According to the National Congress of American Indians (NCAI) “The percentage of American Indian and Alaska Natives living in poverty in 2017 was estimated to be 26.8%. This compares to 4.6% for the nation as a whole.”1 Many of whom live on reservations with limited access to resources including food, running hot water, and healthcare. Currently in 2020, these numbers have not changed much.
The COVID-19 coronavirus pandemic has highlighted long-standing structural and systemic inequities in our country and exacerbates the already precarious situation for Indigenous communities. The NCAI also reported “When compared to all other U.S. races, American Indians and Alaska Natives have a lower life expectancy by 5.5 years. This includes higher rates of death from chronic illness, including diabetes, chronic liver disease, cirrhosis, mellitus, and suicide.”2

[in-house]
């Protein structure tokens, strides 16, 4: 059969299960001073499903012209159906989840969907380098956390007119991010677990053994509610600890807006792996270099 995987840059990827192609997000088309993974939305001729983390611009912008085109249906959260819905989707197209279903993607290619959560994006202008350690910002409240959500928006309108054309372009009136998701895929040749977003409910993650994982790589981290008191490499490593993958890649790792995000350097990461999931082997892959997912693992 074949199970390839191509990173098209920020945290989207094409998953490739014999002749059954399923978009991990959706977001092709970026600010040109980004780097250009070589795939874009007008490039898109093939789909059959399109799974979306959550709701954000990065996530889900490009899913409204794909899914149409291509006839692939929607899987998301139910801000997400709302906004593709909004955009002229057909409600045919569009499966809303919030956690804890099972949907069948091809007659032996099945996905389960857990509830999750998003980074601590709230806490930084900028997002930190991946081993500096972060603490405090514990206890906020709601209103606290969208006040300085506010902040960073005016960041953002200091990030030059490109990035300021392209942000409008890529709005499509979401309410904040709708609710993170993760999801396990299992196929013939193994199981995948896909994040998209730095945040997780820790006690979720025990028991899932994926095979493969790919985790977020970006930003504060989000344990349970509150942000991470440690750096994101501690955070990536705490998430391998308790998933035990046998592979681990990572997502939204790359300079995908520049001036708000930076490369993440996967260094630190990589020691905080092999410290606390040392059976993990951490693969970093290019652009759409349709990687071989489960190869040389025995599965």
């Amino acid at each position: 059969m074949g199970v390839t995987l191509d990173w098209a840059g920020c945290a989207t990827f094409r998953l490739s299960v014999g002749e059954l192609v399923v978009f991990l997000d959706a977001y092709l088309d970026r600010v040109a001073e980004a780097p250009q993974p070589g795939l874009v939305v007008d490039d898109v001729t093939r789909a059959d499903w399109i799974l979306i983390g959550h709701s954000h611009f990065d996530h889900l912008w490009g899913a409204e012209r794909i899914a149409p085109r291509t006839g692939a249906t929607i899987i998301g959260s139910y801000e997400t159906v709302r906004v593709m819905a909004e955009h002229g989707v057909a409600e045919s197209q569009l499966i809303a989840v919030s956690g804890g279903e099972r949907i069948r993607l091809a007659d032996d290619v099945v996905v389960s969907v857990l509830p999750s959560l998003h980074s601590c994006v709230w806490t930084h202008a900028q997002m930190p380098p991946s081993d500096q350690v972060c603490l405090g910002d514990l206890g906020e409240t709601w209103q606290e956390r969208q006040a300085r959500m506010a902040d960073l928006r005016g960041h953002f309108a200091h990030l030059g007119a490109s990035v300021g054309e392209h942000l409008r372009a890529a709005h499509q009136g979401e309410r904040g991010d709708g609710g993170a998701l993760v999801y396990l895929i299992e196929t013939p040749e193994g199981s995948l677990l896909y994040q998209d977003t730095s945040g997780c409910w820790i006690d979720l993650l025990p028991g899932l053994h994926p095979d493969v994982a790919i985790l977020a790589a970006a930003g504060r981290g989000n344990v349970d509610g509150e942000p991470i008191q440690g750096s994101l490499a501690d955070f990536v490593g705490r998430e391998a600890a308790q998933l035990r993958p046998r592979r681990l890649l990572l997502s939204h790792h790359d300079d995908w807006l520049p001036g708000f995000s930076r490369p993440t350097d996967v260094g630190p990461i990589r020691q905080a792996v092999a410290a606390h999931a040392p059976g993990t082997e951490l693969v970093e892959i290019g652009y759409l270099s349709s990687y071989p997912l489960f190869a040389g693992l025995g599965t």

Meanwhile, politicians throughout the country have used the pandemic as an excuse to impose state-level restrictions on abortion access and force temporary health center closures. As a result, it has made it even more difficult for many to access necessary and legal health care. This disproportionately impacts people with low incomes, people of color, and those living in remote and extremely rural communities.